Laura Hogue, one of the defense attorneys representing accused Ahmaud Arbery murderer Gregory McMichael, sparked widespread outrage on Monday when she made racially-charged comments about Arbery’s physical appearance during her closing statements.

McMichael is one of three men on trial for the February 23, 2020 slaying of Arbery, who was unarmed and out for a jog when the defendants surrounded him and shot him in the chest. McMichael and his co-defendants Travis McMichael and William “Roddie” Bryan maintain that they were making a citizen’s arrest and that they acted in self-defense when they shot Arbery as he tried to run away.

“Turning Ahmaud Arbery into a victim after the choices that he made does not reflect the reality of what brought Ahmaud Arbery to Satilla Shores in his khaki shorts with no socks to cover his long, dirty toenails,” Hogue told the jury.

Gasps could be heard throughout the courtroom. Arbery’s mother, Wanda Cooper-Jones, became extremely emotional and had to excuse herself from the gallery.

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“Wow, I gotta get out of here,” she muttered as she barreled her way through the crowd.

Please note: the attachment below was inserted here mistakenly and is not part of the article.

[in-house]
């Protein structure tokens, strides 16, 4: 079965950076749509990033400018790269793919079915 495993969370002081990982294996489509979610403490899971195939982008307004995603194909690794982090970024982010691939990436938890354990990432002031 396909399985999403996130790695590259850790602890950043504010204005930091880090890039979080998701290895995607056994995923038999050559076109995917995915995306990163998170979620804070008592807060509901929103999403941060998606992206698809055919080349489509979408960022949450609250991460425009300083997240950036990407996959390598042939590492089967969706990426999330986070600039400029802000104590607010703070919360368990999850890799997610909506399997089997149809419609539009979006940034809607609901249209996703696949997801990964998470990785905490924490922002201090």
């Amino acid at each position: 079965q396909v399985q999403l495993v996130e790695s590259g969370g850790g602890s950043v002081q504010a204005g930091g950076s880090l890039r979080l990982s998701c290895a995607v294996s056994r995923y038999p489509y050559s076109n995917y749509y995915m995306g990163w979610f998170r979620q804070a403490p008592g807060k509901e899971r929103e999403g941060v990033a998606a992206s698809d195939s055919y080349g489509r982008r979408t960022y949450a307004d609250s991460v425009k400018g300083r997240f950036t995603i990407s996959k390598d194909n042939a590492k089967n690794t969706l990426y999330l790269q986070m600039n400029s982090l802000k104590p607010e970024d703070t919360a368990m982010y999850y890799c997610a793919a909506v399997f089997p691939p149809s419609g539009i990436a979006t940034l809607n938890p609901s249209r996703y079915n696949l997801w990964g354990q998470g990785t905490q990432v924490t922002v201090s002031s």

Later that day, Cooper-Jones lambasted Hogue’s dehumanizing remarks about her deceased son in an interview with CNN’s John Berman.

“I thought it was very, very rude to talk about his long, dirty toenails and to totally neglect that my son had a huge hole in his chest when he was shot with that shotgun,” Cooper-Jones said, adding that she believed that the defense was attempting to compensate for lacking “the proper evidence to get a conviction. So they’re actually going to any measure to get it, to get a conviction, which is not there for them.”

Several veteran civil rights lawyers who spoke to CNN’s Pamela Brown were also caught off-guard by Hogue’s final pitch to the jury.

Charles Coleman Jr., a former prosecutor from Brooklyn, said that Hogue wanted to portray Arbery as a “runaway slave” and that “her word choice was intentional, her descriptions were unnecessary. And the description ultimately is inflammatory.”

Hogue was making an “attempt to sort of really trigger some of the racial tropes and stereotypes that may be deeply embedded in the psyche of some of the jurors,” Coleman added.

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